Despite finding success on YouTube, she struggled to achieve that work-life-play balance. Her motivation to attend school and her passion for content creation were both overshadowed by the hours she was racking up in Ranked Queue.

Even still, her love for the game continued to grow as she launched into the world of ranked League. It got to the point that she would call in sick in order to stay home and grind.

Once she made the decision to climb the ladder, there was nothing that would be able to stop her. Balancing schooling with her love for the game was difficult, and in the end, the ranked grind reigned victorious.

Kitty fondly recalls the first time she hit Platinum back in 2015; she’d called in sick, posted about it on Facebook, and her dad saw it. “I’d ditched school to play ranked that day for my promos and I got it. Thirty minutes after I hit Plat, my dad stomped back home and started yelling at me and he drove me to school.”

“But I hit Plat. If I didn’t hit Plat that day, maybe I wouldn’t be Challenger, y’know?” she quipped.

Befriending the likes of Katsurii, Kitty continued to climb and eventually hit Diamond, then Master, and eventually, Challenger.

But people were quick to dismiss her achievement, with words such as ‘boosted’ thrown in her direction. Publicly presenting as a female on social media, these words were coupled with loaded phrases like ‘egirl’.

Being so prevalent within the digital space, these comments found their way to her and they hit — hard.

But even that wasn’t enough to dishearten her. She was determined to prove them all wrong, and in 2021, she did.

Professional play was never on the cards for Kitty, citing her enjoyment of the game limiting her champion pool — something she refuses to compromise. 

“I was good enough to become a pro player. I was consistently hitting Challenger every single year but the thing that always stopped me was that I only play enchanters, I don’t play melee supports,” she explained.

“I always defaulted to the mindset that I’m playing for fun, and I want to play the champions that I found fun. Because, if I’m not playing pro, why would I want to play something that wasn’t fun?”

Other dissuasions from competitive play was the stress on top of her existing anxiety disorder as well as the unfortunately reality regarding the instability of the career path.

“OCE has its limits and I didn’t want to be that person that joined an average tier team, lost every single game, ruined my reputation and never had a redeeming quality.”

Following her graduation from high school, a professional career within the scene outside of competing presented itself as she started streaming on Twitch in 2020. “I started streaming three or four days a week,” she said.

The balancing act continued as her streaming career coincided with online university, where she studies Media & Communication, minoring in Psychology.

With a decent pre-existing following from social media, her viewer count grew with every stream. Despite her growth, there was still some resistance from her family.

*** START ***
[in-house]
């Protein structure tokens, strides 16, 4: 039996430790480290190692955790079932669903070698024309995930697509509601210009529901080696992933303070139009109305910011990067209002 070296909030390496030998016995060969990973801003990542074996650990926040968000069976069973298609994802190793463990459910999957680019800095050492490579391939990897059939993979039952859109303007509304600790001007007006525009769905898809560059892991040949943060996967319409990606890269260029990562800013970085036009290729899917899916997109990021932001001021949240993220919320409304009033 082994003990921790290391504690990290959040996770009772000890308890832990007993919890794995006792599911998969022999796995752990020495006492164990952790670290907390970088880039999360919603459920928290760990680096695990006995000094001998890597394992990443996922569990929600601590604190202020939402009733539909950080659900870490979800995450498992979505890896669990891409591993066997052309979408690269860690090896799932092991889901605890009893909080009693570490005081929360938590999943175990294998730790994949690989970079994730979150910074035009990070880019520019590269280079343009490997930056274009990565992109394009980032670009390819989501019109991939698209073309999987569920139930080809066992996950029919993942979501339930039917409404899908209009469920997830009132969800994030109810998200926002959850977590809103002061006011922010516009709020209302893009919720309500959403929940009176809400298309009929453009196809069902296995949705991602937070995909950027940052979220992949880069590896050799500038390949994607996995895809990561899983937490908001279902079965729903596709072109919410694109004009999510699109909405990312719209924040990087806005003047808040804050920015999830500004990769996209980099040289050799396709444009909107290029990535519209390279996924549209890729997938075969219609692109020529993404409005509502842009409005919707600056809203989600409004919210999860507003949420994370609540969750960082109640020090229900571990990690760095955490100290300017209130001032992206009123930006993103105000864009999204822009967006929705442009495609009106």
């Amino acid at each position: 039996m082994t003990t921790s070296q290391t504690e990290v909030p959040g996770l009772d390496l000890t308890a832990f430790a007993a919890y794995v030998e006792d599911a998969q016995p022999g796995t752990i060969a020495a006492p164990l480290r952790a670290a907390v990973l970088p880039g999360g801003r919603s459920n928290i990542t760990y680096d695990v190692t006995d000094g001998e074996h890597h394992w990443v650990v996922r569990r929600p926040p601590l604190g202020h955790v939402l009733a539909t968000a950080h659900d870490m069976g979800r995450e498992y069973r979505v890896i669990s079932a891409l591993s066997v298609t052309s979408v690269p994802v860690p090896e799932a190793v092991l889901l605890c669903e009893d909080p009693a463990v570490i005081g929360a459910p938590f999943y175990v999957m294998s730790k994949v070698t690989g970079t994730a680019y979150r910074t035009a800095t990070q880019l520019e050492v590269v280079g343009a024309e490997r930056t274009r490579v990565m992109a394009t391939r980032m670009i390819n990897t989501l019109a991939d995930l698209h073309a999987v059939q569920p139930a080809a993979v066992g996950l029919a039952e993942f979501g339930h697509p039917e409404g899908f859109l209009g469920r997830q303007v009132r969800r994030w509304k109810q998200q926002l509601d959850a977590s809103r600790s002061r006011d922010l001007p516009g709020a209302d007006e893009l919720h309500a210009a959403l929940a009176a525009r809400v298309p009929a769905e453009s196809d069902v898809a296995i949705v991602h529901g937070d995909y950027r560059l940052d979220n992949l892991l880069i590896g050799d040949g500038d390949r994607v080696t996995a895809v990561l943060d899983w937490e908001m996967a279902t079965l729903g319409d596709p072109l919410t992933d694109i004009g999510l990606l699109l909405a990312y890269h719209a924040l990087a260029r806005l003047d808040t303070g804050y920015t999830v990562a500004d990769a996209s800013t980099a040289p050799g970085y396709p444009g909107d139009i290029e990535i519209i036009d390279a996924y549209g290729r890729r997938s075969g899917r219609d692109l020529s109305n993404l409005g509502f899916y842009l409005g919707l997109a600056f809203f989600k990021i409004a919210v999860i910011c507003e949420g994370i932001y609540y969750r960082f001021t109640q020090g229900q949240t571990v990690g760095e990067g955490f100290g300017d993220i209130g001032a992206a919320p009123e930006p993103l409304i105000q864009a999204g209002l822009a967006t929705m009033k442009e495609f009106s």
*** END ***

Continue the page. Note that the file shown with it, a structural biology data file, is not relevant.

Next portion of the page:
“I remember telling my dad that he’d either watch me get 10,000 followers by the end of the year or I’d quit streaming and focus on university.” This became a promise. “That’s exactly what happened. I got 10,000 and continued streaming and he respected it.”

“My dad wanted me to continue university so I’m still doing part-time uni. Knowing me from years ago, I never balanced my work and school correctly,” she admitted. “I didn’t pass one of my subjects.”

She was brought on as a content creator for LCO team Peace in 2021, moving away from family for the first time as she joined their house during the off-split.

As she grew her following during her partnership with the org, they were looking to expand into a Chinese platform named DouYu, utilising Kitty’s second language to break through into a new audience.

Unfortunately, it came with its own plethora of issues.

“I was speaking in Chinese and I didn’t have a filter on my face. In the Chinese industry, everyone uses a filter on their face because you need to,” Kitty explained. “People would come in and say ‘you’re so chubby but you’re cute’. Over there, if a girl is more than fifty kilos, they’re considered fat. I was just over fifty at the time.”

“I also couldn’t be myself. I like making jokes but in Chinese I can’t even translate normal League terms. I cared about numbers so much that I lost three to five kilos of weight from the stress. Before that, I never viewed streaming as work, it was always a hobby.”

Kitty hit up the Mwave booth at PAX Australia in early October.

The experience took a toll on her, and she found herself absent from broadcasting for the next six months after moving back home, being “so burnt out from streaming every day.”

That same year, she was introduced to the newly furbished Oceanic League as they were taking applications for LCO co-streamers. Little did she know that it would dictate the next step of her career.

Finding familiarity and respect among players in the higher ranks, she was asked to be on the LCO Split 1 2022 talent team, where she’d be able to use this familiarity to make players more comfortable on cast.

“[The producers] thought I would have an extra level of friendship with the players so it wasn’t as artificial [on screen], which is the main reason I was considered over candidates even though I have no previous experience.”